Not so long ago, Valencia Street was a funky mix of car-repair shops, seedy dives and stores and bars. Though a number of these businesses still thrive, this area has become quickly gentrified.
Just a couple of blocks away, and parallel to Valencia, is Dolores Street. Hilly, quiet and beautiful, it's shaded by palm trees and lined by grand old Victorians. Dolores Park remains a favorite for those who wish to retreat from the hustle and bustle of the rest of the Mission.
Dolores Park: Local residents mentally divide Dolores Park into two distinct worlds. In the bottom half you can play tennis or soccer or walk your dog. In the upper half you can relax and get a stunning view of the city and the East Bay. On warm days, sunbathers and Latino families barbecuing corn and chicken share this portion of Dolores Park.
Mission Dolores: At the corner of 16th and Dolores streets, overshadowed by an ornate basilica, sits a modest adobe chapel, one of the two original missions in San Francisco and the oldest standing building in the city. The inside of the chapel (note the ceiling patterned after Costonoan basket weaving -- Costonoans were the native inhabitants of the area) and the mission's cemetery and gardens will give you a feel for old times. (Web site)
Women's Building Mural: Don't miss the incredible mural on the Women's building on 18th Street, between Valencia and Guerrero streets. (Web site)
826 Valencia Writing Project: Author and publisher Dave Eggers set up this space to provide an educational work space for kids ages 8 to 18 who want to improve their writing skills through free tutoring, or learn new ones in workshops that range from cartooning to computers. The whimsical space also features fake trees, a tented reading space with a barber chair, tiers of curved platforms that climb the wall and a pirate supply store. (-SF Chronicle/SF Gate) 826 Valencia St., (415) 642-5905. (Web site)
Boogaloos: This Caribbean-influenced eatery is best visited for weekend brunch, when local residents drift in early or brave late-morning lines to feast on eggs Benedict amid the lava lamps and the bright jumble of artwork. 3296 22nd St., at Valencia Street, (415) 824-3211.
Bruno's: The latest incarnation of this retro-swank supper club, in operation in one form or another since 1940, features small plates of Southern-inspired food. Look for New Orleans-style barbecue shrimp with fried grits, watermelon gazpacho garnished with pickled watermelon rind, and short rib grillades with French bread gnocchi. Open for dinner Tuesday-Saturday, with live jazz every night. Also check out the newly-bookable Green Room for private parties. (-SF Chronicle and SF Gate) 2389 Mission St., between 19th and 20th streets, (415) 550-7455. (Web site)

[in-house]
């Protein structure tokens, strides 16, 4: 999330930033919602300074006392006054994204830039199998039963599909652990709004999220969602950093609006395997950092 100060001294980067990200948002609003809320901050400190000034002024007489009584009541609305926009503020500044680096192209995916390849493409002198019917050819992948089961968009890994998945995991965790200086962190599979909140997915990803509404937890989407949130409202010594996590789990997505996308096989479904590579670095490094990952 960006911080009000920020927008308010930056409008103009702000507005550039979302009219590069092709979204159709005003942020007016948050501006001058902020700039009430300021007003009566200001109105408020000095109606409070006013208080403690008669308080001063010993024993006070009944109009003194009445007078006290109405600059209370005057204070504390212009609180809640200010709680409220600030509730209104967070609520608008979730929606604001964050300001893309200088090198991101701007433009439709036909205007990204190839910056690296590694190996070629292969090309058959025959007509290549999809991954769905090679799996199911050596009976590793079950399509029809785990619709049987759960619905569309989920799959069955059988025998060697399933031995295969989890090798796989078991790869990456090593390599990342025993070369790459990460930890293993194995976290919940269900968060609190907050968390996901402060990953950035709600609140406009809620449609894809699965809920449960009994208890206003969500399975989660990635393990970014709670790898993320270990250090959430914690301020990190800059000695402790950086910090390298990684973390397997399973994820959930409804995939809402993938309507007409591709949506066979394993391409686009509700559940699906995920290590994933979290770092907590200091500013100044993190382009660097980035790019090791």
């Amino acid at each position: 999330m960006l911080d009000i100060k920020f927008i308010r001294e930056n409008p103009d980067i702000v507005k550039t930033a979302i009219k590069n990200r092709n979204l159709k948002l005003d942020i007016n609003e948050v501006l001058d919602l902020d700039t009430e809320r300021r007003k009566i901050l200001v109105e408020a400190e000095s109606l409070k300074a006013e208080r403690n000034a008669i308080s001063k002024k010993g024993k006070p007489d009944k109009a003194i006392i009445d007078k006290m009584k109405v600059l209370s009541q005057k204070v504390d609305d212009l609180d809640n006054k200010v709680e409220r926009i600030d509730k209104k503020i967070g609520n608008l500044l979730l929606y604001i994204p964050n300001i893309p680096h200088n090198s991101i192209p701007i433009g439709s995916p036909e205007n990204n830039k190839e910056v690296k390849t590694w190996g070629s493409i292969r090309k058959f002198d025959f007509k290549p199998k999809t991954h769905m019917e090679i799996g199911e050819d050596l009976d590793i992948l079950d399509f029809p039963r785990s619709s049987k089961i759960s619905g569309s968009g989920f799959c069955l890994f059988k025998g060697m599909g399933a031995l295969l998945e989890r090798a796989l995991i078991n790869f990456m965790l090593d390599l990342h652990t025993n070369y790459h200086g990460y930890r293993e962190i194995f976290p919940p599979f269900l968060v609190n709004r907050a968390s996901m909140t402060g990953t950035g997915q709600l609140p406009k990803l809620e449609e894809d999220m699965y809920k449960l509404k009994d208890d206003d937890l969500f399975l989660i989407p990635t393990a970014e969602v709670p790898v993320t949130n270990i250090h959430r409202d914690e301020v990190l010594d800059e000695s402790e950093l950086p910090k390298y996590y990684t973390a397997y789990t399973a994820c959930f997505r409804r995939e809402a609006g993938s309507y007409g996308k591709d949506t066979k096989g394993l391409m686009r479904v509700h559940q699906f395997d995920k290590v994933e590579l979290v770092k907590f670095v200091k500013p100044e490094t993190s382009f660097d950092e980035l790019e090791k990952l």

Burger Joint: You can find burgers all over the city, but this Mission District spot serves them with Niman Ranch beef, which is free of growth-supporting antibiotics or hormones. The menu has only five items, but the burgers are juicy, the veggie burger better than most and the hand-cut fries are crisp and thick. To fit into its hip Valencia Street location, the colorful decor is a postmodern take on '50s diner style. (-SF Chronicle) 807 Valencia St., between 19th and 20th streets, (415) 824-3494.
Cafe Ethiopia: An accessible introduction to Ethiopian food, good doro wot and kitfo and a sizable selection of vegetarian dishes. The kitchen is a bit conservative with its seasonings, but dishes that are billed as "hot" do have a smoldering intensity. The dining room is spare almost to the point of utilitarian. (--SF Chronicle, read full Chronicle review) 878 Valencia St. (near 20th Street), (415) 285-2728.
Cafe Que Tal: One of the few holdouts from the past era of this hip intersection, Que Tal ("what's up" in Spanish) sticks to its guns, serving medium-roasted, strongly brewed coffee, standard lunch items, and a wide variety of medicinal and herbal teas. Sidewalk seating for four gets plenty of afternoon sun. Never too crowded and always offers friendly service. 1005 Guerrero St., between 22nd and 23rd streets. (415) 282-8855
Cha Cha Cha: The cavernous, industrial second location of the ever-popular Haight Street restaurant never fails to pack 'em in. Caribbean small plate favorites include the black beans and plantains, the fried new potatoes and, of course, the sangria. This location gets particularly loud when it's busy, and service can go by the wayside, but it can also accommodate large groups. 2839 Mission St. (at 24th), (415) 282-0283. (Chronicle review of Haight St. location)
Chava's: This locally popular Mexican restaurant features good soups, as well as standard fare, homemade tortillas and a satisfying weekend brunch, all at cheap prices. 2839 Mission St. (at 24th), (415) 282-0283.
Cha-Ya: Vegan diners no longer have to head across the bay for Japanese food -- the chef of Cha-Ya in North Berkeley's Gourmet Ghetto has recreated the menu for this casual spot. A variety of ingredients and flavors are combined in fresh, feels-and-tastes-good-for-you vegan dishes like soba noodles and soy vinaigrette garnished with seasonal vegetables; slightly sweet steamed tofu custard with medley of mushrooms, kabocha, soybeans, ginko nuts and other vegetables; and tempura-style eggplant stuffed with potato, corn, seaweed and soybeans. Desserts include a vegan chocolate mousse cake. (-SF Chronicle) 762 Valencia (near 18th Street), (415) 252-7825.